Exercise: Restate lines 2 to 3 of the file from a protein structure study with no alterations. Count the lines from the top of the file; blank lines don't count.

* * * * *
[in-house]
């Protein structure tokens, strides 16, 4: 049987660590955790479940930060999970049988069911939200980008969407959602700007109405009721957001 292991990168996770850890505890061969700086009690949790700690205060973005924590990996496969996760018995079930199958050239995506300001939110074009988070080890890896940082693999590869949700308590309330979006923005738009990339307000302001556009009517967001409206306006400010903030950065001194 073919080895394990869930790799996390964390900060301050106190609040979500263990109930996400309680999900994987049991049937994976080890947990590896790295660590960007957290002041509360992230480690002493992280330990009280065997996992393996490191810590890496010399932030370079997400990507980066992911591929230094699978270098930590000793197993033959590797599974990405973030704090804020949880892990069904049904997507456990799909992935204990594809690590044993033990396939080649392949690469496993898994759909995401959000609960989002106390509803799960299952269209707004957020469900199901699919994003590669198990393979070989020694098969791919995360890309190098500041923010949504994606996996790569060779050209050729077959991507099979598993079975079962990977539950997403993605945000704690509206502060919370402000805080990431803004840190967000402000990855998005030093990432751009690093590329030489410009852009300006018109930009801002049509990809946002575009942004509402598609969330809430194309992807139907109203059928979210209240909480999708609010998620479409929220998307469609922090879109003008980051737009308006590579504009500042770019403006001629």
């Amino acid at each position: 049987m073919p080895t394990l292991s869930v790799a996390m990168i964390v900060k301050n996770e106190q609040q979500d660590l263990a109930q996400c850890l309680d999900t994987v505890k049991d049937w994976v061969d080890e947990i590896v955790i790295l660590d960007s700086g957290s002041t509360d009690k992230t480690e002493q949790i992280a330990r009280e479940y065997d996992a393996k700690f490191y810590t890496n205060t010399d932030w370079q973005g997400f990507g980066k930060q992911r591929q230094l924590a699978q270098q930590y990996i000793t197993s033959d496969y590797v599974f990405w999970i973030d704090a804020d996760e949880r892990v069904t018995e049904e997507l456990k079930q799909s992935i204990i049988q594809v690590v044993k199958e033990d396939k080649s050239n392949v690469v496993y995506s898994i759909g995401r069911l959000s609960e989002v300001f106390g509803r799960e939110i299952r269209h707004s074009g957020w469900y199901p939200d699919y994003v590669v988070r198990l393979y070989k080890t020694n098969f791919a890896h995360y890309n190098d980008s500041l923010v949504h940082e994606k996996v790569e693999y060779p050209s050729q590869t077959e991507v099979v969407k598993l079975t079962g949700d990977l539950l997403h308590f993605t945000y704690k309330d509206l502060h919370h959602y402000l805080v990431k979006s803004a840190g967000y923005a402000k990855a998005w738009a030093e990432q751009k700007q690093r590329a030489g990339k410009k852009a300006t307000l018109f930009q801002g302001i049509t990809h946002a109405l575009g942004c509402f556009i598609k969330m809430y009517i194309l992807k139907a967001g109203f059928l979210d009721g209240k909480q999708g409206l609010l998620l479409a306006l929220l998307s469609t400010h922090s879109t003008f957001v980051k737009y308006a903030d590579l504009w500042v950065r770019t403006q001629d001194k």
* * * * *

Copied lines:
């Protein structure tokens, strides 16, 4: 049987660590955790479940930060999970049988069911939200980008969407959602700007109405009721957001 292991990168996770850890505890061969700086009690949790700690205060973005924590990996496969996760018995079930199958050239995506300001939110074009988070080890890896940082693999590869949700308590309330979006923005738009990339307000302001556009009517967001409206306006400010903030950065001194 073919080895394990869930790799996390964390900060301050106190609040979500263990109930996400309680999900994987049991049937994976080890947990590896790295660590960007957290002041509360992230480690002493992280330990009280065997996992393996490191810590890496010399932030370079997400990507980066992911591929230094699978270098930590000793197993033959590797599974990405973030704090804020949880892990069904049904997507456990799909992935204990594809690590044993033990396939080649392949690469496993898994759909995401959000609960989002106390509803799960299952269209707004957020469900199901699919994003590669198990393979070989020694098969791919995360890309190098500041923010949504994606996996790569060779050209050729077959991507099979598993079975079962990977539950997403993605945000704690509206502060919370402000805080990431803004840190967000402000990855998005030093990432751009690093590329030489410009852009300006018109930009801002049509990809946002575009942004509402598609969330809430194309992807139907109203059928979210209240909480999708609010998620479409929220998307469609922090879109003008980051737009308006590579504009500042770019403006001629």
């Amino acid at each position: 049987m073919p080895t394990l292991s869930v790799a996390m990168i964390v900060k301050n996770e106190q609040q979500d660590l263990a109930q996400c850890l309680d999900t994987v505890k049991d049937w994976v061969d080890e947990i590896v955790i790295l660590d960007s700086g957290s002041t509360d009690k992230t480690e002493q949790i992280a330990r009280e479940y065997d996992a393996k700690f490191y810590t890496n205060t010399d932030w370079q973005g997400f990507g980066k930060q992911r591929q230094l924590a699978q270098q930590y990996i000793t197993s033959d496969y590797v599974f990405w999970i973030d704090a804020d996760e949880r892990v069904t018995e049904e997507l456990k079930q799909s992935i204990i049988q594809v690590v044993k199958e033990d396939k080649s050239n392949v690469v496993y995506s898994i759909g995401r069911l959000s609960e989002v300001f106390g509803r799960e939110i299952r269209h707004s074009g957020w469900y199901p939200d699919y994003v590669v988070r198990l393979y070989k080890t020694n098969f791919a890896h995360y890309n190098d980008s500041l923010v949504h940082e994606k996996v790569e693999y060779p050209s050729q590869t077959e991507v099979v969407k598993l079975t079962g949700d990977l539950l997403h308590f993605t945000y704690k309330d509206l502060h919370h959602y402000l805080v990431k979006s803004a840190g967000y923005a402000k990855a998005w738009a030093e990432q751009k700007q690093r590329a030489g990339k410009k852009a300006t307000l018109f930009q801002g302001i049509t990809h946002a109405l575009g942004c509402f556009i598609k969330m809430y009517i194309l992807k139907a967001g109203f059928l979210d009721g209240k909480q999708g409206l609010l998620l479409a306006l929220l998307s469609t400010h922090s879109t003008f957001v980051k737009y308006a903030d590579l504009w500042v950065r770019t403006q001629d001194k």